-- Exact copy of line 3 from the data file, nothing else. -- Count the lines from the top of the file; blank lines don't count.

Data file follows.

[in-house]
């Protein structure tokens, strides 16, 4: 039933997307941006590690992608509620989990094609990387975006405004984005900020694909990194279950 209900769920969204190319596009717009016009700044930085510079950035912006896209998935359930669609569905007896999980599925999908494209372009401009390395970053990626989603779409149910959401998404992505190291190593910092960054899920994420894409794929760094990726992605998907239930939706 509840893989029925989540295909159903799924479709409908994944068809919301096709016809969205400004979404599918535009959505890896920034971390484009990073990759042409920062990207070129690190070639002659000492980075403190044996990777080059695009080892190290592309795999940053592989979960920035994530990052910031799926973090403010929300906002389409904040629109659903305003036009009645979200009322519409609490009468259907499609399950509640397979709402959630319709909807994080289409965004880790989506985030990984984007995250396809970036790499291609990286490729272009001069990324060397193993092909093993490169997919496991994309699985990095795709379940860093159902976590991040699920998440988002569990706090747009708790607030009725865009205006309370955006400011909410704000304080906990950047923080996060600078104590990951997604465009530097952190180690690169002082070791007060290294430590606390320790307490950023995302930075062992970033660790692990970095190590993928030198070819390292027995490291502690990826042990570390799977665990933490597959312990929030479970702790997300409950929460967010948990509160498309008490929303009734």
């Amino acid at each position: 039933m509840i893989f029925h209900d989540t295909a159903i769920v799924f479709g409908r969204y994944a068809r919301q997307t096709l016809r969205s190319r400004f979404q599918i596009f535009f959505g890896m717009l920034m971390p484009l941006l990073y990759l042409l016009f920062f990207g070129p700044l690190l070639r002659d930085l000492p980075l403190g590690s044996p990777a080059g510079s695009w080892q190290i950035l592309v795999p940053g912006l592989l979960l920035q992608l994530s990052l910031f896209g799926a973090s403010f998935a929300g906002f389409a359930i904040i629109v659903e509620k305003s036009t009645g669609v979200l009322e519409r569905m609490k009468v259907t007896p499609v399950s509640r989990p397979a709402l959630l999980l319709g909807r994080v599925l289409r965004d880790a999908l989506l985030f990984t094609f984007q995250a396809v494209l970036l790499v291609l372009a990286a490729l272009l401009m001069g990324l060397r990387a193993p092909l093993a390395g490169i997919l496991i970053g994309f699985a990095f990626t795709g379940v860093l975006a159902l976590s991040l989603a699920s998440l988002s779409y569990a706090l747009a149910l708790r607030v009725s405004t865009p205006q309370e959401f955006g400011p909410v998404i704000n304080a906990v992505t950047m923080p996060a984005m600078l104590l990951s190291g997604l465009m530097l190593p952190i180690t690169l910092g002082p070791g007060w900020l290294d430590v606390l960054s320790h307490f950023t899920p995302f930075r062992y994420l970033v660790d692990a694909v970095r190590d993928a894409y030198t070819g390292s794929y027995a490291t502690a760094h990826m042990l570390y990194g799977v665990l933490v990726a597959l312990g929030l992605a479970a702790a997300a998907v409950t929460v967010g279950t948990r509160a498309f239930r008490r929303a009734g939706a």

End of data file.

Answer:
């Amino acid at each position: 039933m509840i893989f029925h209900d989540t295909a159903i769920v799924f479709g409908r969204y994944a068809r919301q997307t096709l016809r969205s190319r400004f979404q599918i596009f535009f959505g890896m717009l920034m971390p484009l941006l990073y990759l042409l016009f920062f990207g070129p700044l690190l070639r002659d930085l000492p980075l403190g590690s044996p990777a080059g510079s695009w080892q190290i950035l592309v795999p940053g912006l592989l979960l920035q992608l994530s990052l910031f896209g799926a973090s403010f998935a929300g906002f389409a359930i904040i629109v659903e509620k305003s036009t009645g669609v979200l009322e519409r569905m609490k009468v259907t007896p499609v399950s509640r989990p397979a709402l959630l999980l319709g909807r994080v599925l289409r965004d880790a999908l989506l985030f990984t094609f984007q995250a396809v494209l970036l790499v291609l372009a990286a490729l272009l401009m001069g990324l060397r990387a193993p092909l093993a390395g490169i997919l496991i970053g994309f699985a990095f990626t795709g379940v860093l975006a159902l976590s991040l989603a699920s998440l988002s779409y569990a706090l747009a149910l708790r607030v009725s405004t865009p205006q309370e959401f955006g400011p909410v998404i704000n304080a906990v992505t950047m923080p996060a984005m600078l104590l990951s190291g997604l465009m530097l190593p952190i180690t690169l910092g002082p070791g007060w900020l290294d430590v606390l960054s320790h307490f950023t899920p995302f930075r062992y994420l970033v660790d692990a694909v970095r190590d993928a894409y030198t070819g390292s794929y027995a490291t502690a760094h990826m042990l570390y990194g799977v665990l933490v990726a597959l312990g929030l992605a479970a702790a997300a998907v409950t929460v967010g279950t948990r509160a498309f239930r008490r929303a009734g939706a």